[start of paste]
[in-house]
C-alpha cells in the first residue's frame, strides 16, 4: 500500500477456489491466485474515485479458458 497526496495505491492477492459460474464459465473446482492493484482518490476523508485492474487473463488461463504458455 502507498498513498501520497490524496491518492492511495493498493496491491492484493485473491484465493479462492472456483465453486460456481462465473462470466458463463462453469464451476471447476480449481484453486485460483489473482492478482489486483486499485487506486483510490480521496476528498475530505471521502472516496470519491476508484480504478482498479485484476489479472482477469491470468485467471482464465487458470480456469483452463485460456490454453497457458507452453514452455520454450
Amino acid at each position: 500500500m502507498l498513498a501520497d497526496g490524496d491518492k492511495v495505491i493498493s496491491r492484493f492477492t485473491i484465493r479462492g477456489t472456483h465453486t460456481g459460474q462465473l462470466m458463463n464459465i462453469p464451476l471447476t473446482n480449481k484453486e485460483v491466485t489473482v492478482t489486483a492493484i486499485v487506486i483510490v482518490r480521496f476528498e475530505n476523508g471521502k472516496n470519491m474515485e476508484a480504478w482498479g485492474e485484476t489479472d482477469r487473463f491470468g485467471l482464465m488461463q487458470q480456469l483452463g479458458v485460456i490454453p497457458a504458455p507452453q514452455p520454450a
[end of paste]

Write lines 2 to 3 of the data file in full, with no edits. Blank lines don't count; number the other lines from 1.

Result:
C-alpha cells in the first residue's frame, strides 16, 4: 500500500477456489491466485474515485479458458 497526496495505491492477492459460474464459465473446482492493484482518490476523508485492474487473463488461463504458455 502507498498513498501520497490524496491518492492511495493498493496491491492484493485473491484465493479462492472456483465453486460456481462465473462470466458463463462453469464451476471447476480449481484453486485460483489473482492478482489486483486499485487506486483510490480521496476528498475530505471521502472516496470519491476508484480504478482498479485484476489479472482477469491470468485467471482464465487458470480456469483452463485460456490454453497457458507452453514452455520454450
Amino acid at each position: 500500500m502507498l498513498a501520497d497526496g490524496d491518492k492511495v495505491i493498493s496491491r492484493f492477492t485473491i484465493r479462492g477456489t472456483h465453486t460456481g459460474q462465473l462470466m458463463n464459465i462453469p464451476l471447476t473446482n480449481k484453486e485460483v491466485t489473482v492478482t489486483a492493484i486499485v487506486i483510490v482518490r480521496f476528498e475530505n476523508g471521502k472516496n470519491m474515485e476508484a480504478w482498479g485492474e485484476t489479472d482477469r487473463f491470468g485467471l482464465m488461463q487458470q480456469l483452463g479458458v485460456i490454453p497457458a504458455p507452453q514452455p520454450a